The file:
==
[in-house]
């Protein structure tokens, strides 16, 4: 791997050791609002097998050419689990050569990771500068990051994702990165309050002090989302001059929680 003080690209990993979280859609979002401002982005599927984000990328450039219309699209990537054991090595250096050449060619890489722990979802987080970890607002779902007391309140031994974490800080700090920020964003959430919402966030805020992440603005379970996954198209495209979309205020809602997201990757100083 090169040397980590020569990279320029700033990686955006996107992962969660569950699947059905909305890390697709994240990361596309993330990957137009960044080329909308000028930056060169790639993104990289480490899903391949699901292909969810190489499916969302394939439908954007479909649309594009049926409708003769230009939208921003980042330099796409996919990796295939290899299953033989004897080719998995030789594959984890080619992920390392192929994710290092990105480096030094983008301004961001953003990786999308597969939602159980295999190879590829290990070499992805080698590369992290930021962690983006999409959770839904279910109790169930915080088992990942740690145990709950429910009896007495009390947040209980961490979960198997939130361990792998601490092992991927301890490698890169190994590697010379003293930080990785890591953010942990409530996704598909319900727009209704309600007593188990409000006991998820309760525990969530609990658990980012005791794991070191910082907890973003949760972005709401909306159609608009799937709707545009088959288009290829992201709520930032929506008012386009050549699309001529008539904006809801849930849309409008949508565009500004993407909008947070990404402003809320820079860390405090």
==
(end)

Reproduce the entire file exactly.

[in-house]
């Protein structure tokens, strides 16, 4: 791997050791609002097998050419689990050569990771500068990051994702990165309050002090989302001059929680 003080690209990993979280859609979002401002982005599927984000990328450039219309699209990537054991090595250096050449060619890489722990979802987080970890607002779902007391309140031994974490800080700090920020964003959430919402966030805020992440603005379970996954198209495209979309205020809602997201990757100083 090169040397980590020569990279320029700033990686955006996107992962969660569950699947059905909305890390697709994240990361596309993330990957137009960044080329909308000028930056060169790639993104990289480490899903391949699901292909969810190489499916969302394939439908954007479909649309594009049926409708003769230009939208921003980042330099796409996919990796295939290899299953033989004897080719998995030789594959984890080619992920390392192929994710290092990105480096030094983008301004961001953003990786999308597969939602159980295999190879590829290990070499992805080698590369992290930021962690983006999409959770839904279910109790169930915080088992990942740690145990709950429910009896007495009390947040209980961490979960198997939130361990792998601490092992991927301890490698890169190994590697010379003293930080990785890591953010942990409530996704598909319900727009209704309600007593188990409000006991998820309760525990969530609990658990980012005791794991070191910082907890973003949760972005709401909306159609608009799937709707545009088959288009290829992201709520930032929506008012386009050549699309001529008539904006809801849930849309409008949508565009500004993407909008947070990404402003809320820079860390405090």